Saturday, June 15, 2024

The Most Important Changes In D&D’s OGL 1.2 “Playtest”

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The tabletop RPG world continues to roil with controversy as Wizards of the Coast works to quell fears surrounding a leaked draft of a new Open Gaming License, as well as now-debunked rumors surrounding changes to the D&D Beyond platform. As promised in a post by Kyle Brink, a draft of OGL 1.2 has been put out for the public to comment on. There’s a lot to unpack here, and a lot of the areas under discussion are in the weeds legalese that I’m not qualified to comment on and most likely won’t actually affect the vast majority of D&D players and DM’s. However, there’s still some important things to be aware of.

Core D&D Mechanics Will Enter Creative Commons

The marquee item in the new draft is the fact that parts of the SRD (System Reference Document) are being put under Creative Commons License. These are the parts of the SRD that cover the “core” mechanics of Dungeons & Dragons: Ability scores, armor and weapons, movement, saving throws, etc.

“The core D&D mechanics, which are located at pages 56-104, 254-260, and 358-359 of this System Reference Document 5.1 (but not the examples used on those pages), are licensed to you under the Creative Commons Attribution 4.0 International (CC BY 4.0). This means that Wizards is not placing any
limitations at all on how you use that content”

OGL 1.2 Draft Introduction

Entering the Creative Commons License means that this content can be used by anyone with no limitations on the part of Wizards and with no threat of royalties being demanded by Wizards as the licensor. So you can use the core mechanics in a new game and, if you stick to the specific elements authorized under the new OGL, you won’t get any flak from D&D. It’s a big change and the most positive one in the new document. It shows at least some commitment to the idea that the core of D&D can be in anyone’s hands.

OGL 1.0 Will Be Deauthorized

The now twenty year old OGL is going to be deauthorized by the new OGL, which is important only in the sense that you will no doubt see it brought up by publishers and creators as a point of contention with the new OGL. There’s two big details to this change to keep in mind.

First, any content published under the old license is still fine. It won’t have to change to fit the new OGL, and anything currently being developed under 1.0 won’t face any issues. Second, 1.0 will be deauthorized to fit in with new standards for content going forward. They intend to restrict the publishing of “harmful, discriminatory, or illegal content” going forward and, since that language doesn’t exist in 1.0, there could be a loophole provided by the retention of the old license.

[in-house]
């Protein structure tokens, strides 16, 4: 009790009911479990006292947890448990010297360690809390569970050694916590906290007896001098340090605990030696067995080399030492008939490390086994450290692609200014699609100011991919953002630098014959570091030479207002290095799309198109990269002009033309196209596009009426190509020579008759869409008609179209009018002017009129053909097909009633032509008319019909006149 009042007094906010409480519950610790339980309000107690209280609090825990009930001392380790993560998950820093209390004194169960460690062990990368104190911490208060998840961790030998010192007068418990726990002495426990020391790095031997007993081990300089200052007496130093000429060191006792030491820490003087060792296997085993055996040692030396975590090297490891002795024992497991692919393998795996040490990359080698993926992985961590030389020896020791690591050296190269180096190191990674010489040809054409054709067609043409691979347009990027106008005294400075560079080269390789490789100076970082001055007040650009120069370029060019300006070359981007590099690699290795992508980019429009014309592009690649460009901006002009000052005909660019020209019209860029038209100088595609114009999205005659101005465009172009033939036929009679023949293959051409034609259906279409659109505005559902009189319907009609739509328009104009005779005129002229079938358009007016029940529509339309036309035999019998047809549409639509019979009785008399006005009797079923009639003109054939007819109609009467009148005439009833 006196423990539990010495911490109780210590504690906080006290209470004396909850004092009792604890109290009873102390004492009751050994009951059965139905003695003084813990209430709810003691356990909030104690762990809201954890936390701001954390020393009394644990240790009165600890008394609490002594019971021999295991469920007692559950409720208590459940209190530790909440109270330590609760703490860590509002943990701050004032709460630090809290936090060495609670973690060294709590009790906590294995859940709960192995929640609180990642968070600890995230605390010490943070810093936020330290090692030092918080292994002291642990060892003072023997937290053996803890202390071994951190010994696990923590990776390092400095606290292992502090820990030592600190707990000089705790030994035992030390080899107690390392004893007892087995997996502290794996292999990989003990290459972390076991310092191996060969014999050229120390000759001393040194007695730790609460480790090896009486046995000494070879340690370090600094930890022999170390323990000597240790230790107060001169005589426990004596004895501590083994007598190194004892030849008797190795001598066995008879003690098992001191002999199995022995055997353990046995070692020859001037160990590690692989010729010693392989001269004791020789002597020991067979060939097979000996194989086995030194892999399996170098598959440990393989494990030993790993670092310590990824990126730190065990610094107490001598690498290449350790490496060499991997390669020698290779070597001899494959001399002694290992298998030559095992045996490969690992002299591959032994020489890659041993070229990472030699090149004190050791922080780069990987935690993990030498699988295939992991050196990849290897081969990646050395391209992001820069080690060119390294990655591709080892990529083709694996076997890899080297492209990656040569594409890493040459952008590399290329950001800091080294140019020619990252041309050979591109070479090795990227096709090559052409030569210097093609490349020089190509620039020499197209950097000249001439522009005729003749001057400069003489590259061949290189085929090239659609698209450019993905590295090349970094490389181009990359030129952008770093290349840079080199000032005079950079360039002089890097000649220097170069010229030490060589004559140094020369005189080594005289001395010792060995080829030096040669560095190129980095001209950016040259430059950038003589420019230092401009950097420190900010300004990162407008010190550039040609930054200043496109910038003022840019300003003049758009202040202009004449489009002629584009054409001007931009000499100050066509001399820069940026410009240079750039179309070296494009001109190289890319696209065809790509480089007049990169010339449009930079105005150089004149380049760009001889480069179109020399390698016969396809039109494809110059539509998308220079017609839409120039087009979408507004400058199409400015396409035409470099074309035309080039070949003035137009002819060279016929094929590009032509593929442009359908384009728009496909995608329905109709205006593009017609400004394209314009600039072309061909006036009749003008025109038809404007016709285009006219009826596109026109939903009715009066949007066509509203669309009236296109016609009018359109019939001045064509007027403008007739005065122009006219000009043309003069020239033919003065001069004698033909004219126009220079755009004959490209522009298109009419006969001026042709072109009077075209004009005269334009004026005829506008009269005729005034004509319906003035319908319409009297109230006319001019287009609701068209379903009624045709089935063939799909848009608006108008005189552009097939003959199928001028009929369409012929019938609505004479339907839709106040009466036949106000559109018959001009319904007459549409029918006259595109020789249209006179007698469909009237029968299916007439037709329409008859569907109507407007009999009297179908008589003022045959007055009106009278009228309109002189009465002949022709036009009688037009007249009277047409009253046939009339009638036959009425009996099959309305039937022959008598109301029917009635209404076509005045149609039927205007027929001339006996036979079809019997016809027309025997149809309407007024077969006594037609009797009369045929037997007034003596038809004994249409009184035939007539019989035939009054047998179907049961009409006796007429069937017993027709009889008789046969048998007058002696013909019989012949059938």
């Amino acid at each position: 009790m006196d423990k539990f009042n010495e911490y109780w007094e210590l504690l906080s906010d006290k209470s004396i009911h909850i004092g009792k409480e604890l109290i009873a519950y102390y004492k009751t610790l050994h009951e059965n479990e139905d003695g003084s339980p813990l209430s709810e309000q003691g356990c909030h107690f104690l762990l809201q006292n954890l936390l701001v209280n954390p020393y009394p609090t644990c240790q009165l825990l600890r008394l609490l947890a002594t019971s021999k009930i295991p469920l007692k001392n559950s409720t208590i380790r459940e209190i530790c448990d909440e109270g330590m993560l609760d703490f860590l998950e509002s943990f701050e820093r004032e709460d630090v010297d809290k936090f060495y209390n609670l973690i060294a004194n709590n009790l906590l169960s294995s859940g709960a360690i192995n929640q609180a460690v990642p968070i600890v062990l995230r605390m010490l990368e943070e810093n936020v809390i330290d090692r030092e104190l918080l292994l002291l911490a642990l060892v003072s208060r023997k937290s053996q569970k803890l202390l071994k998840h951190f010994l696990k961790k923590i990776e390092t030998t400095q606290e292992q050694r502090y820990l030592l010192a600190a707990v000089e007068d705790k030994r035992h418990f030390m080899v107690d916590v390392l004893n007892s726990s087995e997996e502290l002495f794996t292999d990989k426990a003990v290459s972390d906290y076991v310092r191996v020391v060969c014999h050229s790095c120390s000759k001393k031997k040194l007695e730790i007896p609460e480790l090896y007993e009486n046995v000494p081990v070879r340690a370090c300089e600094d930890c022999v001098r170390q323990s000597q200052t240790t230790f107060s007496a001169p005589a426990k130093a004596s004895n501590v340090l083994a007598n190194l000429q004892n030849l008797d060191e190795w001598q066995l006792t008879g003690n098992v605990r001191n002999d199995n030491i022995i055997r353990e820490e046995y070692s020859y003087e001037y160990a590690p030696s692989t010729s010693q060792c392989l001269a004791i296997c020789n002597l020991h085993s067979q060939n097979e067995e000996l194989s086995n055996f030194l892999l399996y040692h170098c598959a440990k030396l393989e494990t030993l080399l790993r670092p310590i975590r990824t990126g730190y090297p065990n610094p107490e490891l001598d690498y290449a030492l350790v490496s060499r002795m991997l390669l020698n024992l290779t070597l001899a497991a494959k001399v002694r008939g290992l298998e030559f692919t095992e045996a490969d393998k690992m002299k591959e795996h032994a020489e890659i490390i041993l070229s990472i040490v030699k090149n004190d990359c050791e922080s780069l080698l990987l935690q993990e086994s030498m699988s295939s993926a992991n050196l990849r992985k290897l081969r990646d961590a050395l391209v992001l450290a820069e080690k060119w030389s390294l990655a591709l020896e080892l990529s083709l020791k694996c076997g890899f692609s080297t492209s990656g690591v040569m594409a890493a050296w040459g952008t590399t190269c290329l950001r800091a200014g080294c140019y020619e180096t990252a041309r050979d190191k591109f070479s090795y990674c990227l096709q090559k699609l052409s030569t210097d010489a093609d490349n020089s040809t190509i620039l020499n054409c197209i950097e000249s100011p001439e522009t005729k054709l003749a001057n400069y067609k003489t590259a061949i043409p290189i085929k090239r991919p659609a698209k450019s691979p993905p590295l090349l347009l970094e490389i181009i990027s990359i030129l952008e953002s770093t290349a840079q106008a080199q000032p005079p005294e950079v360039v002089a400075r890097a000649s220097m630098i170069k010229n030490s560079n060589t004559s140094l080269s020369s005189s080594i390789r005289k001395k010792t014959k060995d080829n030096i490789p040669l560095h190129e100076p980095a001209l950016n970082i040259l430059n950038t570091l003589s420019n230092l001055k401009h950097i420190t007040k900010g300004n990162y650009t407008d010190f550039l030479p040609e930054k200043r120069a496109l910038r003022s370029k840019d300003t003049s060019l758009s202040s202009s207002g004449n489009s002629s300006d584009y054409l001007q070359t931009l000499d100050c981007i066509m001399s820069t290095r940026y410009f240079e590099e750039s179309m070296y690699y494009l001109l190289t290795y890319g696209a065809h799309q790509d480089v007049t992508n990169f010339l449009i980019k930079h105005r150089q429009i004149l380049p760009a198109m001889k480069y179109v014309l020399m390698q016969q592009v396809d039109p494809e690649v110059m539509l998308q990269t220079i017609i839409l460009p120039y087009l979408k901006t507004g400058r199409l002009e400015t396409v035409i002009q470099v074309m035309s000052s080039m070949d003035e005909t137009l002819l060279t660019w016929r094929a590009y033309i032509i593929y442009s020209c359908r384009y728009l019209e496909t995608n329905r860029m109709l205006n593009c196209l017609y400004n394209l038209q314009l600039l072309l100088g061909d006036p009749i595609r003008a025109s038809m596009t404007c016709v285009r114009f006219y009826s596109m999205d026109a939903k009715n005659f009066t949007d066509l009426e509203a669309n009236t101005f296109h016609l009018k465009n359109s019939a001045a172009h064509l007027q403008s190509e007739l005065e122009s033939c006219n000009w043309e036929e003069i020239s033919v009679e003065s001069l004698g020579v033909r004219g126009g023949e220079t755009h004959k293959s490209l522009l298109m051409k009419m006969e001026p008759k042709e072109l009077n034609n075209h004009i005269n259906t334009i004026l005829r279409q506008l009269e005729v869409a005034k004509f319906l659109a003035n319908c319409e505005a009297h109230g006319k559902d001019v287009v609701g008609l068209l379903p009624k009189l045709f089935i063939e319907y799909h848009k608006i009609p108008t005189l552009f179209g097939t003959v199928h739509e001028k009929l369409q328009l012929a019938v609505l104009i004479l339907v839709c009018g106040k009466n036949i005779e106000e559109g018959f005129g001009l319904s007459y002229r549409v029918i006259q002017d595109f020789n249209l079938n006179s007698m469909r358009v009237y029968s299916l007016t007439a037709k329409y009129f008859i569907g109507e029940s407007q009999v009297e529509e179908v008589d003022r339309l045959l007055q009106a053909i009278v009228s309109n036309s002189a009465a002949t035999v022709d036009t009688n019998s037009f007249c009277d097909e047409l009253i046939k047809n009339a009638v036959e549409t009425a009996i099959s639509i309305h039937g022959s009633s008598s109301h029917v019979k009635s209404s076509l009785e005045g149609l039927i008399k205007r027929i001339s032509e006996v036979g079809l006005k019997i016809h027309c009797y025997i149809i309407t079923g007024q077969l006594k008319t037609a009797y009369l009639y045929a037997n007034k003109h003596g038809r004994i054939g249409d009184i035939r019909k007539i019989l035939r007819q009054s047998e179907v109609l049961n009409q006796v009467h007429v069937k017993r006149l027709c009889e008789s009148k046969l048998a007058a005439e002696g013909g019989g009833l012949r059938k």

New Rule Leaves Content And Conduct Of Creators At Discretion Of Wizards

The new content rule in OGL is an important one for Wizards:

“You will not include content in Your Licensed Works that is harmful,
discriminatory, illegal, obscene, or harassing, or engage in conduct that is harmful, discriminatory, illegal, obscene, or harassing. We have the sole right to decide what conduct or content is hateful, and you covenant that you will not contest any such determination via any suit or other legal action”

OGL 1.2 Draft Section Six, Subsection F

The stated intention of the rule is to maintain a safe environment throughout the D&D ecosystem, ensuring an “inclusive, safe play experience for everyone.” The key here is that the rule has been left open-ended and broad. While in the short term there’s no real worry about them cracking down on anything not openly hateful, there are fears that the broad rule could be misapplied to censor content. There’s a strong chance this rule gets edited or elaborated on as the process moves forward.

Animations, NFT’s And Other “Non Tabletop” Elements Banned From Virtual Tabletops

The idea of a Virtual Tabletop (Role, Roll20, etc.) wasn’t a thing when the first OGL was written, so rules for use of D&D assets in those systems were also important to Wizards.Per the new OGL, the company wants a Virtual Tabletop (VTT) to “replicate the experience of sitting around the table playing D&D with your friends.” As such, Wizards is fine with animated dice rolling, automated number generation, and the use of SRD text in the tabletop.

What they’re putting a restriction on is content that feels more like a “video game,” with their example being the animation of a magic missile streaking from the caster to its target. You also can’t use Wizards visual content under the OGL, nor can you use any of the content in the creation of NFT’s. These changes won’t affect the current VTT’s much, you may see changes in those and new ones nonetheless in order to make sure they’re playing it safe.

The OGL Is Perpetual, Irrevocable, And Non-Exclusive

This is a minor thing but could be one of the more impactful. There’s no end date to this and it’s not a rule that’s going to get yanked out from under people at random. Creators don’t need to worry about being sued or shaken down for royalties because of any sort of future change. They also only made two areas open to change: citation and communication with Wizards, which were left open by Wizards in order to allow for potential changes to technology.

Overall, this is pretty complicated process and you’re going to hear plenty of opinions about it going forward. My advice is to give Wizards genuine feedback on these and other changes, and keep up with the changes that are posted going forward.

As this is an ongoing story, we will continue to monitor and provide updates as needed.

Let me iterate one more time. I am not a lawyer. I failed out of Pre-Law in undergrad. This is not going to be anything you can quote as legal advice or expertise on IP Law or anything. I’m only trying to break it down for easier understanding.

Images via Wizards of the Coast

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